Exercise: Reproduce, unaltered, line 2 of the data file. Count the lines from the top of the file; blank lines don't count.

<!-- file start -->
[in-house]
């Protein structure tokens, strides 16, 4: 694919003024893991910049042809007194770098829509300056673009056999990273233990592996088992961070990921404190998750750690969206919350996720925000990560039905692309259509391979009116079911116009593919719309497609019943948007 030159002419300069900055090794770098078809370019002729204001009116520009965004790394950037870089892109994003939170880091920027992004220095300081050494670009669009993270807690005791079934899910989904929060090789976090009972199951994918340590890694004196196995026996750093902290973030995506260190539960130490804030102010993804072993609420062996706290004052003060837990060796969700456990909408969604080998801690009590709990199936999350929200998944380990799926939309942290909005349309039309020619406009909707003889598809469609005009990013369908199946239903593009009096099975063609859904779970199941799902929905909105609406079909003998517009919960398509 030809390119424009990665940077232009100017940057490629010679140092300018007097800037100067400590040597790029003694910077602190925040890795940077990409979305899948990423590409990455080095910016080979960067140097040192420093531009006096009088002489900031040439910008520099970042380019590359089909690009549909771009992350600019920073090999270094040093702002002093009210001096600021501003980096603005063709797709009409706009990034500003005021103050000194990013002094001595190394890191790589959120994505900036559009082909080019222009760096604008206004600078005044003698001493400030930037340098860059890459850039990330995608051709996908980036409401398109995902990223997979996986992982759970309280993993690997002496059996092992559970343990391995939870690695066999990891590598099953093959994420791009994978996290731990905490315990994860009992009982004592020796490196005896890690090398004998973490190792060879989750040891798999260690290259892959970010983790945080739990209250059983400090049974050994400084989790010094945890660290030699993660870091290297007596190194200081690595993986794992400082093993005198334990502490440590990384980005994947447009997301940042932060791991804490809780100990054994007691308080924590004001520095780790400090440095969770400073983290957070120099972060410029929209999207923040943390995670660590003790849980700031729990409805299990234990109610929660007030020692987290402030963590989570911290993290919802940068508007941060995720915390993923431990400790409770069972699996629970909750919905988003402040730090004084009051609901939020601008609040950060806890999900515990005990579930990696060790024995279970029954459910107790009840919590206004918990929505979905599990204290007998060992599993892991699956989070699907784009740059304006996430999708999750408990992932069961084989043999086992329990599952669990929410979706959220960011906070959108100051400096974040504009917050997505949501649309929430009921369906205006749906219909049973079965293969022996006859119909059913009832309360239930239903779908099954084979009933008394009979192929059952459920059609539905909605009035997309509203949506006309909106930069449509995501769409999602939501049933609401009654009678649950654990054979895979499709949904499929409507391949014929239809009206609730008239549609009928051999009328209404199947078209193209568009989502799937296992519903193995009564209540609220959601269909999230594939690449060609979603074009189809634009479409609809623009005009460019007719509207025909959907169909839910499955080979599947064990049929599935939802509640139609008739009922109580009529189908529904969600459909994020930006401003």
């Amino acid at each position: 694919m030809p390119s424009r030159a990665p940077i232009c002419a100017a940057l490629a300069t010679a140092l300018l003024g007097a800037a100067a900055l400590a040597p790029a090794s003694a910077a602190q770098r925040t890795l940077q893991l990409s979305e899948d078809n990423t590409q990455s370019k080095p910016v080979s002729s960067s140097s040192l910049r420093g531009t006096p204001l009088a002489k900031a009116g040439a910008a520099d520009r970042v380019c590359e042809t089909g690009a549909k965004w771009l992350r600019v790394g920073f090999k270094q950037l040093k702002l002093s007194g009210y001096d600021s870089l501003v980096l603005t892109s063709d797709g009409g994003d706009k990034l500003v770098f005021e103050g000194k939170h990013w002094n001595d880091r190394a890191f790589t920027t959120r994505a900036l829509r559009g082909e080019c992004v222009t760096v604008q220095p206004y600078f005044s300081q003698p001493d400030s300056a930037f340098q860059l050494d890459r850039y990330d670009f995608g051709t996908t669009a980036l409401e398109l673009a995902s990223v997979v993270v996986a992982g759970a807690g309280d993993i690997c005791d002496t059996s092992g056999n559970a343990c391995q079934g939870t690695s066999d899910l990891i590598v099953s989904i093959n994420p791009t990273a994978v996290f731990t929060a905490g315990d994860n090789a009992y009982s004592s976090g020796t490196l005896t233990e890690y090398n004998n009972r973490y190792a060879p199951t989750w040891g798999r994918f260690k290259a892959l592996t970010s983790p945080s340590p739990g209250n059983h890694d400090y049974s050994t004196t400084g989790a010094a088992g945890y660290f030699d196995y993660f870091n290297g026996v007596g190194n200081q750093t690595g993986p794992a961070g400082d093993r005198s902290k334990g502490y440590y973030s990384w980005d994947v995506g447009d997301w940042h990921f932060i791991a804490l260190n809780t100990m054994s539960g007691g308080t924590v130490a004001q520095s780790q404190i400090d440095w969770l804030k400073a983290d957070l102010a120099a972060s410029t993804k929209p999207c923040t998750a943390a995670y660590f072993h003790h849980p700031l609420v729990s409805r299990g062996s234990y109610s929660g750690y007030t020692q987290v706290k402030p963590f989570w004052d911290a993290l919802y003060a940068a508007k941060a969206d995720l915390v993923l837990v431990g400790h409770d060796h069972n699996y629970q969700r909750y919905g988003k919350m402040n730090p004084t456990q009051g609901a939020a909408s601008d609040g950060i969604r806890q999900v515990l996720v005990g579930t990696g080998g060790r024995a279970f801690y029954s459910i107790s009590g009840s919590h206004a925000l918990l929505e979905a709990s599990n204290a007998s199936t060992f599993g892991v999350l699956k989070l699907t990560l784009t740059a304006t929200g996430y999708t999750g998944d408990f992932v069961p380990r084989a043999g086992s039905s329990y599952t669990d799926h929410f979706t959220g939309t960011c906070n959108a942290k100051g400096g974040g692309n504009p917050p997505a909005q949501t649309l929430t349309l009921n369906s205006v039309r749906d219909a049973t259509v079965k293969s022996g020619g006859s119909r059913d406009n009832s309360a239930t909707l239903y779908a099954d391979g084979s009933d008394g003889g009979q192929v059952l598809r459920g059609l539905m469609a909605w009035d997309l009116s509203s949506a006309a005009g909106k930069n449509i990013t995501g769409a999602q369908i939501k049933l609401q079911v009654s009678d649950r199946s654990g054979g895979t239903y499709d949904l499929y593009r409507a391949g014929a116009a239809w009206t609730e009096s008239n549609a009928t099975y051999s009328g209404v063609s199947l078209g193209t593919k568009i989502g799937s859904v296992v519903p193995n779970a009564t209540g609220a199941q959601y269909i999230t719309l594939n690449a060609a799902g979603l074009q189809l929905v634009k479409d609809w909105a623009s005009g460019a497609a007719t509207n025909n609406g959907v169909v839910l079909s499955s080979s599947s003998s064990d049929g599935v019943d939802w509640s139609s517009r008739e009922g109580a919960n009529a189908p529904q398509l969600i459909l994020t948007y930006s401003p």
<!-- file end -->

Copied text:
């Protein structure tokens, strides 16, 4: 694919003024893991910049042809007194770098829509300056673009056999990273233990592996088992961070990921404190998750750690969206919350996720925000990560039905692309259509391979009116079911116009593919719309497609019943948007 030159002419300069900055090794770098078809370019002729204001009116520009965004790394950037870089892109994003939170880091920027992004220095300081050494670009669009993270807690005791079934899910989904929060090789976090009972199951994918340590890694004196196995026996750093902290973030995506260190539960130490804030102010993804072993609420062996706290004052003060837990060796969700456990909408969604080998801690009590709990199936999350929200998944380990799926939309942290909005349309039309020619406009909707003889598809469609005009990013369908199946239903593009009096099975063609859904779970199941799902929905909105609406079909003998517009919960398509 030809390119424009990665940077232009100017940057490629010679140092300018007097800037100067400590040597790029003694910077602190925040890795940077990409979305899948990423590409990455080095910016080979960067140097040192420093531009006096009088002489900031040439910008520099970042380019590359089909690009549909771009992350600019920073090999270094040093702002002093009210001096600021501003980096603005063709797709009409706009990034500003005021103050000194990013002094001595190394890191790589959120994505900036559009082909080019222009760096604008206004600078005044003698001493400030930037340098860059890459850039990330995608051709996908980036409401398109995902990223997979996986992982759970309280993993690997002496059996092992559970343990391995939870690695066999990891590598099953093959994420791009994978996290731990905490315990994860009992009982004592020796490196005896890690090398004998973490190792060879989750040891798999260690290259892959970010983790945080739990209250059983400090049974050994400084989790010094945890660290030699993660870091290297007596190194200081690595993986794992400082093993005198334990502490440590990384980005994947447009997301940042932060791991804490809780100990054994007691308080924590004001520095780790400090440095969770400073983290957070120099972060410029929209999207923040943390995670660590003790849980700031729990409805299990234990109610929660007030020692987290402030963590989570911290993290919802940068508007941060995720915390993923431990400790409770069972699996629970909750919905988003402040730090004084009051609901939020601008609040950060806890999900515990005990579930990696060790024995279970029954459910107790009840919590206004918990929505979905599990204290007998060992599993892991699956989070699907784009740059304006996430999708999750408990992932069961084989043999086992329990599952669990929410979706959220960011906070959108100051400096974040504009917050997505949501649309929430009921369906205006749906219909049973079965293969022996006859119909059913009832309360239930239903779908099954084979009933008394009979192929059952459920059609539905909605009035997309509203949506006309909106930069449509995501769409999602939501049933609401009654009678649950654990054979895979499709949904499929409507391949014929239809009206609730008239549609009928051999009328209404199947078209193209568009989502799937296992519903193995009564209540609220959601269909999230594939690449060609979603074009189809634009479409609809623009005009460019007719509207025909959907169909839910499955080979599947064990049929599935939802509640139609008739009922109580009529189908529904969600459909994020930006401003």